The Karma system however is perhaps an area of contention for long-standing fans of the series.  Adding or deducting points based on your good or evil acts the setup is a little too clinical for its own good.  It’s all too easy to change your alignment as and when you need (purified water to beggars or stealing), and whilst we can understand Bethesda not wanting players to become too restricted by one or two choices, the setup may be a little too 'black and white' for fans of Fallout.  Morality is a grey area in reality and it would have been more satisfying to see things a little more muddied up instead of the calculated approach that Fallout 3 adopts whilst adding some weight to your decisions wouldn't have gone amiss – Megaton aside.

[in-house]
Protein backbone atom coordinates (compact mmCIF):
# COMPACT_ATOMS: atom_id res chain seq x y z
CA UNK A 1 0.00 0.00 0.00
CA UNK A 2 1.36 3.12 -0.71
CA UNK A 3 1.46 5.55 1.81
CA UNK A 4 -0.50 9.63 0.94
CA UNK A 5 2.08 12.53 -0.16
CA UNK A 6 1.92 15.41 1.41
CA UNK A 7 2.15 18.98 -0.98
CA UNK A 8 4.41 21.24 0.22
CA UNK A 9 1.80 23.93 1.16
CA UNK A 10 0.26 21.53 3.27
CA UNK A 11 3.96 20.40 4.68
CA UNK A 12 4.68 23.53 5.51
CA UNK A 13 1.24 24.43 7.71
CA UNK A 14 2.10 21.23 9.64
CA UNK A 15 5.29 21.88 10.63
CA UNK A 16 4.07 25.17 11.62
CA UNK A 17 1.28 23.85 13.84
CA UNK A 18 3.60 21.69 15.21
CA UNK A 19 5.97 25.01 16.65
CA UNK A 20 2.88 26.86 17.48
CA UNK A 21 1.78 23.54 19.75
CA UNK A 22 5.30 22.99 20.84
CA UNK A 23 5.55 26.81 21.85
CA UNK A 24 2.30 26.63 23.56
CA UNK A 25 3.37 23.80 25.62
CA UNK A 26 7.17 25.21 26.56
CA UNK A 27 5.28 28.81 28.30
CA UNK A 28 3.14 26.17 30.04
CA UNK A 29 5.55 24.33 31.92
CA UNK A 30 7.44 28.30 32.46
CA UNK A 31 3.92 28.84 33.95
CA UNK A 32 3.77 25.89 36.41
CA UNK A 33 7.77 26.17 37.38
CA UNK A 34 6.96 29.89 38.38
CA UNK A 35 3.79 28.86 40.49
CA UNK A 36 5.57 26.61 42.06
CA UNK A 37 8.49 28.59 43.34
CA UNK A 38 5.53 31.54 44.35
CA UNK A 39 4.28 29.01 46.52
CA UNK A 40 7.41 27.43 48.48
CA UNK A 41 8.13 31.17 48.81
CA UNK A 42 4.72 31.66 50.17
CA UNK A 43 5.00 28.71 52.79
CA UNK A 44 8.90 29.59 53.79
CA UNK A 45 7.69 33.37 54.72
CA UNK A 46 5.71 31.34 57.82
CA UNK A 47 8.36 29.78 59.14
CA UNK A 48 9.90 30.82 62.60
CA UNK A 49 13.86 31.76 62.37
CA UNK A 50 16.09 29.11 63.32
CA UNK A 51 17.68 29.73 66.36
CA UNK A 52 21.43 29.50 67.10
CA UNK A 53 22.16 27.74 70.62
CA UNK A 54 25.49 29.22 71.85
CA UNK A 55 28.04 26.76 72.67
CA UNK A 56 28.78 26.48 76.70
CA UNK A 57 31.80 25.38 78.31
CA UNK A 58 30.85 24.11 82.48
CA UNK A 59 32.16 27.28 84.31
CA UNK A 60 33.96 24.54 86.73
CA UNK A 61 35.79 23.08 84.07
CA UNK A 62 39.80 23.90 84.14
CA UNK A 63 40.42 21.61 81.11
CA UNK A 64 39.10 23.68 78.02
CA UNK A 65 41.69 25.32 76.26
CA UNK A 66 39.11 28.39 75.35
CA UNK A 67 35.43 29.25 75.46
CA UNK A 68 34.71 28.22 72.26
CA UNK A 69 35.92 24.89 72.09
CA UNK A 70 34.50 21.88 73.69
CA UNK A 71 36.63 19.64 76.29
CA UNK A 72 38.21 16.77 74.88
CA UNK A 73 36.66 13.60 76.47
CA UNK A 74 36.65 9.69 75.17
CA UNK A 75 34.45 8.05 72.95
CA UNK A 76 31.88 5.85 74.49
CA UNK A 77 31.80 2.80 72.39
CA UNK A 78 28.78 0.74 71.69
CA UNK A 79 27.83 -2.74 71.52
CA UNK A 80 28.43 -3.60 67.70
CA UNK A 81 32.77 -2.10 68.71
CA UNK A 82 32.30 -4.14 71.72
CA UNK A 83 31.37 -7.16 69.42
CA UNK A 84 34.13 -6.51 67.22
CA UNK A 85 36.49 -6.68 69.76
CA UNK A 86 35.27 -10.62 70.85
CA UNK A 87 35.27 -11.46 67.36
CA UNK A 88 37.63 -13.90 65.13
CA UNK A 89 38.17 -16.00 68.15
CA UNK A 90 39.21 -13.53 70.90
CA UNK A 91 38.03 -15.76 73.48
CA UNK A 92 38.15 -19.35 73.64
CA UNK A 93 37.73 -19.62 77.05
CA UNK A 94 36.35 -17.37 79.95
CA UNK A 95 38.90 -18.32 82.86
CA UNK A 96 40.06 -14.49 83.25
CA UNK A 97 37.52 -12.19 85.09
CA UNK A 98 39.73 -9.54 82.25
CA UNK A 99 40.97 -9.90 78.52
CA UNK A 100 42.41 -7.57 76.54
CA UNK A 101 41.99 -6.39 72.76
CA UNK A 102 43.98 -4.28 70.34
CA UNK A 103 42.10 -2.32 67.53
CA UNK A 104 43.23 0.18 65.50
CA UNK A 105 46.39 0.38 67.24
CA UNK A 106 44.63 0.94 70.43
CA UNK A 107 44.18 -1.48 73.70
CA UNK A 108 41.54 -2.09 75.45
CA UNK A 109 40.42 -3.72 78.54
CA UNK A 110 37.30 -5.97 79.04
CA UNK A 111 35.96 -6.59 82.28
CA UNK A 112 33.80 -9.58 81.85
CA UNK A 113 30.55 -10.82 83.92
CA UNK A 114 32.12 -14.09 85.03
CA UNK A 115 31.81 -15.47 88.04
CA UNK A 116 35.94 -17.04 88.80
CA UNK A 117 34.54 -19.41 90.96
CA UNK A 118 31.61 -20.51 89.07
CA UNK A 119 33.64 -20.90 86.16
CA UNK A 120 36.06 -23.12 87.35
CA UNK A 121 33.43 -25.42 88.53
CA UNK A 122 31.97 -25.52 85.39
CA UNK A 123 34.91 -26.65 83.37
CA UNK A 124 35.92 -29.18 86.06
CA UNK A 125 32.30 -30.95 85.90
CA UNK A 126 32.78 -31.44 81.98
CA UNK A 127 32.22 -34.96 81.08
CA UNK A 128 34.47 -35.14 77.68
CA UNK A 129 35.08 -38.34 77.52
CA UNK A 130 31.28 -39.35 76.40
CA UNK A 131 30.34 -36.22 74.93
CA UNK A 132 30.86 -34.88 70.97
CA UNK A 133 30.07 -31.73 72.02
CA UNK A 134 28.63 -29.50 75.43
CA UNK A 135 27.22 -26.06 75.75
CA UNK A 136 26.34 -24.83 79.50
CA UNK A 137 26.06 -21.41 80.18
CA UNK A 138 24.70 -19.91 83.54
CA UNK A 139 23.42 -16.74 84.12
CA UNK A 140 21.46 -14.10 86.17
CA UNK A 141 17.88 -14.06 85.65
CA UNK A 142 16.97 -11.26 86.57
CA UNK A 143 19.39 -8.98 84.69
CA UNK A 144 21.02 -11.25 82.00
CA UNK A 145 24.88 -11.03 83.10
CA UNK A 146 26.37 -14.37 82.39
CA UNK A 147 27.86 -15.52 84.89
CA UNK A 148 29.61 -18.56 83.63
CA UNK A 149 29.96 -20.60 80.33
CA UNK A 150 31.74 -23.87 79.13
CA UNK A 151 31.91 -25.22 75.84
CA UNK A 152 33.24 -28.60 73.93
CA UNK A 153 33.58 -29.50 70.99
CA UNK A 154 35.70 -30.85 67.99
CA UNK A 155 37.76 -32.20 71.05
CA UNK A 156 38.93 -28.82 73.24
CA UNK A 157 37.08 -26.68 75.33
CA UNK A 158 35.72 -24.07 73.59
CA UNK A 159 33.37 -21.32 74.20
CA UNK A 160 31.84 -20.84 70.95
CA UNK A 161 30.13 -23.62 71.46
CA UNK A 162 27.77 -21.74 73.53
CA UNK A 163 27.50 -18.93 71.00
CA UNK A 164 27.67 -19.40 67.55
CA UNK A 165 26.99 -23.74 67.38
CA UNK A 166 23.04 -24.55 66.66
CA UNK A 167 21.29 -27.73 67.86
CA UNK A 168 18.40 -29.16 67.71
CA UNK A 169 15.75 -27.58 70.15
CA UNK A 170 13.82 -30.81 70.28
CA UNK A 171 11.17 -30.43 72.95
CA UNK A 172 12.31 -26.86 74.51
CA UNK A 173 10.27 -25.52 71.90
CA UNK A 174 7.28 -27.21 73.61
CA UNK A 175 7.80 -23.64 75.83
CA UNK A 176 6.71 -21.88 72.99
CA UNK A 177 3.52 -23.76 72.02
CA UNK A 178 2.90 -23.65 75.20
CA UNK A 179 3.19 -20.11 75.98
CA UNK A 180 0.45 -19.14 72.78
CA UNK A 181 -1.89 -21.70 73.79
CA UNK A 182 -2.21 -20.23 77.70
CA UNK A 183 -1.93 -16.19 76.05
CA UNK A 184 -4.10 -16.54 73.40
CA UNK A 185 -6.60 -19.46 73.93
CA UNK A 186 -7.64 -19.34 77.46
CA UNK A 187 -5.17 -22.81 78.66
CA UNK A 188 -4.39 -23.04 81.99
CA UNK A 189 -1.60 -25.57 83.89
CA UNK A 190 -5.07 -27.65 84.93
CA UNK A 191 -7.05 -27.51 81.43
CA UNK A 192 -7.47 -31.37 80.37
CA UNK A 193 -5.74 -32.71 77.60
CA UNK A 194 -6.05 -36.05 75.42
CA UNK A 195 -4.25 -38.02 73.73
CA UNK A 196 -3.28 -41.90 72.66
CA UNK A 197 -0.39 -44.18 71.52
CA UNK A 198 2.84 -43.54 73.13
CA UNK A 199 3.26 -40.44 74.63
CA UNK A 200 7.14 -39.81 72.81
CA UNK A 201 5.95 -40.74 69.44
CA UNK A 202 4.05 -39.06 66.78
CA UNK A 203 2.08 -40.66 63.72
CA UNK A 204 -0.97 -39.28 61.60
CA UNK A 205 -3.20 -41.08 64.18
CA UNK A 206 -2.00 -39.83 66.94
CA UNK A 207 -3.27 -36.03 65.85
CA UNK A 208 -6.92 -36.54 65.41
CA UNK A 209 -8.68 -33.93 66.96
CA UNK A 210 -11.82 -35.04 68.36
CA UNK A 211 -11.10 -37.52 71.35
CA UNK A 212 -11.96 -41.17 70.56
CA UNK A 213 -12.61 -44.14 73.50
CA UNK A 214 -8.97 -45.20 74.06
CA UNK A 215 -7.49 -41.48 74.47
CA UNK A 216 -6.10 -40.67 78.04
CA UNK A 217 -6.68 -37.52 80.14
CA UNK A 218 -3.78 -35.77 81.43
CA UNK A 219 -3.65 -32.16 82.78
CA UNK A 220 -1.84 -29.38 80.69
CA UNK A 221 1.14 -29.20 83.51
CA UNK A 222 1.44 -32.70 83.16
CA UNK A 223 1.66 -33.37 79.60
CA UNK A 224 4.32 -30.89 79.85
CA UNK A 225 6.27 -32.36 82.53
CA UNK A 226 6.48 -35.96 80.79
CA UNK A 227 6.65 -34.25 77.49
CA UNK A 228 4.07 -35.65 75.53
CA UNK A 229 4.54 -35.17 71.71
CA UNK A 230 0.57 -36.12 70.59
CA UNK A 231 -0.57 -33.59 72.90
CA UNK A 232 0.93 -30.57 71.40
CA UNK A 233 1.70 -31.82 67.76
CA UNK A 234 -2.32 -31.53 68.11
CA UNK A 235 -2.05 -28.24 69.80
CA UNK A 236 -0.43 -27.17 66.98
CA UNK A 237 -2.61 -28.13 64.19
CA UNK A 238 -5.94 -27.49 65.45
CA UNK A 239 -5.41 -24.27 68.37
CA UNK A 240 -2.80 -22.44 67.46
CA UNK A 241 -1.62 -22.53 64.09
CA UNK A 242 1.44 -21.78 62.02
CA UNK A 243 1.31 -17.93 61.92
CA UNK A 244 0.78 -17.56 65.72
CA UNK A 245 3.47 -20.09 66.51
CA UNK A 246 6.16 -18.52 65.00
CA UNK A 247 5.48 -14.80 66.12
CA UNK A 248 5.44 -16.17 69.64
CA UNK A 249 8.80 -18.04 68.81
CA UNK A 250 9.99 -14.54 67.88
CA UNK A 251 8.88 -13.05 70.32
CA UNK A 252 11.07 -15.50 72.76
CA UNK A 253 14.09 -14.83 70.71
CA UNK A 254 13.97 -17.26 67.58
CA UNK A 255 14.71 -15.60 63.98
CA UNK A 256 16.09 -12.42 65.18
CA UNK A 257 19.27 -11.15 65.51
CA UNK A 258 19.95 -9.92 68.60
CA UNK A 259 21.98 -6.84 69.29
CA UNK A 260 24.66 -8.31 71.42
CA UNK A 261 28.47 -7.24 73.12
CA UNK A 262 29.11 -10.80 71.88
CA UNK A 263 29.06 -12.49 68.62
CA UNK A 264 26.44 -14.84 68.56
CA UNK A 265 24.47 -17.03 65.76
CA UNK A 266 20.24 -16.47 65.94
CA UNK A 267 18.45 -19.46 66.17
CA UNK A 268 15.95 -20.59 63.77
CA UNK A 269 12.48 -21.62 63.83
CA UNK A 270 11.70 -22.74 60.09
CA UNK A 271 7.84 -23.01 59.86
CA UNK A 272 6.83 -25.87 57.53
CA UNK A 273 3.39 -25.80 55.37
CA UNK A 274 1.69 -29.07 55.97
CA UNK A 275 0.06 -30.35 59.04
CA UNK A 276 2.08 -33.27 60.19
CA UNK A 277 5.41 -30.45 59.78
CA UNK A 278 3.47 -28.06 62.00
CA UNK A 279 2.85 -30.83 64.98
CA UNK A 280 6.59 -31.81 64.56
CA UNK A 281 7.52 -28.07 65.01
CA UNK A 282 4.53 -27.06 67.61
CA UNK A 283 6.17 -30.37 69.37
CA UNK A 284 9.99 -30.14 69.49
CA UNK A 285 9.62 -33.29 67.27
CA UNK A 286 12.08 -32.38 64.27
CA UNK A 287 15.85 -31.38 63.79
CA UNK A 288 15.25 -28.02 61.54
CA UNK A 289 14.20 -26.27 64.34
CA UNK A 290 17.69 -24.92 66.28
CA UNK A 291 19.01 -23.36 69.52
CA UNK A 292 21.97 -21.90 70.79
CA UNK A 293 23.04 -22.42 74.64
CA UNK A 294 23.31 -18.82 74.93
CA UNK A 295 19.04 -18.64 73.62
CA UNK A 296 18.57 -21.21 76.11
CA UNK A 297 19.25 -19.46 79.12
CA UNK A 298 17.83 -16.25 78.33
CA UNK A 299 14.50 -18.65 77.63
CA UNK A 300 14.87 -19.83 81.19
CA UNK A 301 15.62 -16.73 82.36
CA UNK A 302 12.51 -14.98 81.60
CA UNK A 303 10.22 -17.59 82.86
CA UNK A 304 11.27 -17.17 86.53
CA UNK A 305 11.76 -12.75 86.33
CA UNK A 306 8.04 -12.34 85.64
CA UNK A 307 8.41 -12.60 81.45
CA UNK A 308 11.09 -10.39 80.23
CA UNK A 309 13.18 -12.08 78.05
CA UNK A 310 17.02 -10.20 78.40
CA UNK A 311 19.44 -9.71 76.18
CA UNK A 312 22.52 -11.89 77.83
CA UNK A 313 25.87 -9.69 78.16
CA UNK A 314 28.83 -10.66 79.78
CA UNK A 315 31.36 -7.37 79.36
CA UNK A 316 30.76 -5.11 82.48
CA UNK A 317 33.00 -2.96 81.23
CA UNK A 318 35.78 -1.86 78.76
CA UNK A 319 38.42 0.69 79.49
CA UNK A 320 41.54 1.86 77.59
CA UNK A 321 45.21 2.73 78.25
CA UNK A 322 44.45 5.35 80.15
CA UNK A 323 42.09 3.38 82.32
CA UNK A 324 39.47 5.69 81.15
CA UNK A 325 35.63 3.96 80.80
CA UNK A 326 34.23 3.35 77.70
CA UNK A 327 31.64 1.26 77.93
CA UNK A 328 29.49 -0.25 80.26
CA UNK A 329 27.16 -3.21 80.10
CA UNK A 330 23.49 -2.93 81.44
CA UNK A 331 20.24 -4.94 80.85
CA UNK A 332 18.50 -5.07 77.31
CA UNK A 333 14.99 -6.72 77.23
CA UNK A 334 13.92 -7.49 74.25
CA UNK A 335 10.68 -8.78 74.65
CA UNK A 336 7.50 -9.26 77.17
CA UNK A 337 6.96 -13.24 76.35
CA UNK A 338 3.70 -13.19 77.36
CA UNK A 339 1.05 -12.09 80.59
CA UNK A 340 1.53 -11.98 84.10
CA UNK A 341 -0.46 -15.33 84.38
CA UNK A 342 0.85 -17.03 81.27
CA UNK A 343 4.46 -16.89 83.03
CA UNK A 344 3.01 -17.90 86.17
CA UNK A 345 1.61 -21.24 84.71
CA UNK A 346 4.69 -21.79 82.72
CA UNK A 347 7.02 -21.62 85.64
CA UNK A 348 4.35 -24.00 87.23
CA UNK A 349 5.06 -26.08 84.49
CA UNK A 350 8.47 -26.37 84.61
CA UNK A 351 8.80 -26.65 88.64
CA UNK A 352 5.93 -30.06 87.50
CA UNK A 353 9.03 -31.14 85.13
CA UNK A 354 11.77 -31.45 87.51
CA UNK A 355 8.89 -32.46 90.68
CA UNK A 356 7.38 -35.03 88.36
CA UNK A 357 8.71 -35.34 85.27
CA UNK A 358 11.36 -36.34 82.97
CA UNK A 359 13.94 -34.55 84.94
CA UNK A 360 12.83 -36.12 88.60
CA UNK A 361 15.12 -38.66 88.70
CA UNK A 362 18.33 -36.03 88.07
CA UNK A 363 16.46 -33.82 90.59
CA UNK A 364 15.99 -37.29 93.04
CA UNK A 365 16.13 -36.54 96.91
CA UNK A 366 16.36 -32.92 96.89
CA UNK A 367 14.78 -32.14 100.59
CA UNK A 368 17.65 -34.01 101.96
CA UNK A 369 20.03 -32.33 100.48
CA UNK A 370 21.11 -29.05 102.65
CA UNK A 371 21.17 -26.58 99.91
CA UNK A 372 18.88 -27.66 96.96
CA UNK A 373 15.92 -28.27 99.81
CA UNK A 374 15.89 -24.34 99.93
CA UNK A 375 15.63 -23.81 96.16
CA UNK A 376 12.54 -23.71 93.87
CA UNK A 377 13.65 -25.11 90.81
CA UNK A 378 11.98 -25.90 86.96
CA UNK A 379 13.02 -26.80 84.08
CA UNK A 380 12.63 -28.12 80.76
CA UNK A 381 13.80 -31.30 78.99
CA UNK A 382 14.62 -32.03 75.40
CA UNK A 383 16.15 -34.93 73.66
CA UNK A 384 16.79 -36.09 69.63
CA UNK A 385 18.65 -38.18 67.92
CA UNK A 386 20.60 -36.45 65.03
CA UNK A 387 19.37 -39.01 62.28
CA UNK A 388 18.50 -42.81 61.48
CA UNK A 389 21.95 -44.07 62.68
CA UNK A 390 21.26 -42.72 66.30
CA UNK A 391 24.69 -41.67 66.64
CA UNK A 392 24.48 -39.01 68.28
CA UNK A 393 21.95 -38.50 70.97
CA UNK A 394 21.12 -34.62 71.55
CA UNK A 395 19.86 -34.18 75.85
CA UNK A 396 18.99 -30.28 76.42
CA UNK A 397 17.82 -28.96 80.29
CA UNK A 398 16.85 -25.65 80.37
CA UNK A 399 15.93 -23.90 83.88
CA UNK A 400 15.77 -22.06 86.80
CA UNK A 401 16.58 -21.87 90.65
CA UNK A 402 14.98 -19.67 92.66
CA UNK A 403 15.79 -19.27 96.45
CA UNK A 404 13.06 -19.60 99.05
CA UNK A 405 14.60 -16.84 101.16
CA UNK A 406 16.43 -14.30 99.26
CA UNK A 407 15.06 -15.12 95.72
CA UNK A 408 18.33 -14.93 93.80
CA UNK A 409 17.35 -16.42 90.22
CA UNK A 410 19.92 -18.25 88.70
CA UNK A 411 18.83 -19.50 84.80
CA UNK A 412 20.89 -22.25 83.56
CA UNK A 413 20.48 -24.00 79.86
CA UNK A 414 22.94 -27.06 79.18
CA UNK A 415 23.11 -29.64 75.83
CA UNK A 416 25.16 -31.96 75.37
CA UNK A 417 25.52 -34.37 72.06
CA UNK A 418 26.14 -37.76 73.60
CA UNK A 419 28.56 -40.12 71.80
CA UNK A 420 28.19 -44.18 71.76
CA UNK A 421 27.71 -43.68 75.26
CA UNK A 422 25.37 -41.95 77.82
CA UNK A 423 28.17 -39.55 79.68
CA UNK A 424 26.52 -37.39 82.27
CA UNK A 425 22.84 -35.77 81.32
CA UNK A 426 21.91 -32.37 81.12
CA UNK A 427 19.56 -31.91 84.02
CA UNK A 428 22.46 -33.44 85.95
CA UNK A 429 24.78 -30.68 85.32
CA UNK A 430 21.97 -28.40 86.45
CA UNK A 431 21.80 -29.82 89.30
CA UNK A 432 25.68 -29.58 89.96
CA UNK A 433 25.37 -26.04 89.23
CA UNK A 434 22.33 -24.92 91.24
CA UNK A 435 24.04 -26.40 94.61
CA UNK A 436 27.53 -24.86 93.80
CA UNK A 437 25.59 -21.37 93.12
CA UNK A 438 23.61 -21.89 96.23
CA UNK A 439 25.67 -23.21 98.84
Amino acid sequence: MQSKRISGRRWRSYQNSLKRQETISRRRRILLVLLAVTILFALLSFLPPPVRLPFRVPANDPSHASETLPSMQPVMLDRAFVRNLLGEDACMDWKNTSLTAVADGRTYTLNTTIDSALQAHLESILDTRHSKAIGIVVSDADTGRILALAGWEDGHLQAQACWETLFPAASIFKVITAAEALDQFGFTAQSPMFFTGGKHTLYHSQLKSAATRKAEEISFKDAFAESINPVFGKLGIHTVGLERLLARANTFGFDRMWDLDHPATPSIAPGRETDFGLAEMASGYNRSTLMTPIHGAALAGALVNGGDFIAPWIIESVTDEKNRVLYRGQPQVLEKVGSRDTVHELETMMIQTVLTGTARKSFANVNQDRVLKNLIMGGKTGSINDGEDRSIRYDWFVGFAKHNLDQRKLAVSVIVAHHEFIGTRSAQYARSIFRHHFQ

The relative scarcity of ammo, weapons, and currency, creates a suitable sense of anxiety to the proceedings with surviving and scavenging two key elements that Bethesda has absolutely nailed in Fallout 3.  Following the Great War radiation is still an issue you’ll have to deal with by avoiding areas that are high in radioactivity and addressing dilemmas like eating contaminated food at the cost of radioactive sickness.  Things as simple as purified water can be hard to come by, but the abundance of attribute-buffing Chems plays an important part.  The downside of course is addiction and the withdrawal symptoms that you’ll develop, when you get a little too eager to rely upon the narcotic option.  This is another element that Fallout 3 handles effectively.  There will be times when dosing up on Jet and Med-X are the only way to survive a particularly tough section, however soon you’ll find yourself dizzy and disorientated from the effects of taking a little too much – seems you can have too much of a good thing!  Equally radiation needs to be kept in check with a supply of drugs to reduce your current level of radiation sickness.  These elements of the game develop the sense of playing in a post-apocalyptic setting, and certainly bring a well realised element to the gameplay.